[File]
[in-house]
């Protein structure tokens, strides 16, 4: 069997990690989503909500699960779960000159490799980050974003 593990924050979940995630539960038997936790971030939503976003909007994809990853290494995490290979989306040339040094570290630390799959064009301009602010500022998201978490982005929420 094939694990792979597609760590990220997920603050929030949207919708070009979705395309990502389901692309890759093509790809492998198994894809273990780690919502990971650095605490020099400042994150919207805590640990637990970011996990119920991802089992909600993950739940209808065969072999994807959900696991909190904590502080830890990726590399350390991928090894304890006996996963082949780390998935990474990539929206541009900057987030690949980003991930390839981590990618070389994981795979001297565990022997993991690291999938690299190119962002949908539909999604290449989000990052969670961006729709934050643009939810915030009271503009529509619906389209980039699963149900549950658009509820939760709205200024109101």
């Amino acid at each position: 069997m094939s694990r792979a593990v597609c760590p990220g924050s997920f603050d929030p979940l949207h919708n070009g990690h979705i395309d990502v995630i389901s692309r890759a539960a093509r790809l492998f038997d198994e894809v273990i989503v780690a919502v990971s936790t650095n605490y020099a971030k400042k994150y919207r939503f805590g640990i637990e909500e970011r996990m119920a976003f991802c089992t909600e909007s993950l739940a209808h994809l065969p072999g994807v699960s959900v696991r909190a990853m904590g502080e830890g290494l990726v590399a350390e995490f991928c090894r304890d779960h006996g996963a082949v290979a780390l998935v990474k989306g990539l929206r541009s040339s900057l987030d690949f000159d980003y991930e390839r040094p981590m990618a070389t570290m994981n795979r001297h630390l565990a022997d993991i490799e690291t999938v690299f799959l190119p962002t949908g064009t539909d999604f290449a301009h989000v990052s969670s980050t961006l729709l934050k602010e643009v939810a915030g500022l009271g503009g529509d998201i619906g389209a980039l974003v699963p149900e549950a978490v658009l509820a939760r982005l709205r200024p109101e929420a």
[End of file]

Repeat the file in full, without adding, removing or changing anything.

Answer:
[in-house]
């Protein structure tokens, strides 16, 4: 069997990690989503909500699960779960000159490799980050974003 593990924050979940995630539960038997936790971030939503976003909007994809990853290494995490290979989306040339040094570290630390799959064009301009602010500022998201978490982005929420 094939694990792979597609760590990220997920603050929030949207919708070009979705395309990502389901692309890759093509790809492998198994894809273990780690919502990971650095605490020099400042994150919207805590640990637990970011996990119920991802089992909600993950739940209808065969072999994807959900696991909190904590502080830890990726590399350390991928090894304890006996996963082949780390998935990474990539929206541009900057987030690949980003991930390839981590990618070389994981795979001297565990022997993991690291999938690299190119962002949908539909999604290449989000990052969670961006729709934050643009939810915030009271503009529509619906389209980039699963149900549950658009509820939760709205200024109101």
């Amino acid at each position: 069997m094939s694990r792979a593990v597609c760590p990220g924050s997920f603050d929030p979940l949207h919708n070009g990690h979705i395309d990502v995630i389901s692309r890759a539960a093509r790809l492998f038997d198994e894809v273990i989503v780690a919502v990971s936790t650095n605490y020099a971030k400042k994150y919207r939503f805590g640990i637990e909500e970011r996990m119920a976003f991802c089992t909600e909007s993950l739940a209808h994809l065969p072999g994807v699960s959900v696991r909190a990853m904590g502080e830890g290494l990726v590399a350390e995490f991928c090894r304890d779960h006996g996963a082949v290979a780390l998935v990474k989306g990539l929206r541009s040339s900057l987030d690949f000159d980003y991930e390839r040094p981590m990618a070389t570290m994981n795979r001297h630390l565990a022997d993991i490799e690291t999938v690299f799959l190119p962002t949908g064009t539909d999604f290449a301009h989000v990052s969670s980050t961006l729709l934050k602010e643009v939810a915030g500022l009271g503009g529509d998201i619906g389209a980039l974003v699963p149900e549950a978490v658009l509820a939760r982005l709205r200024p109101e929420a």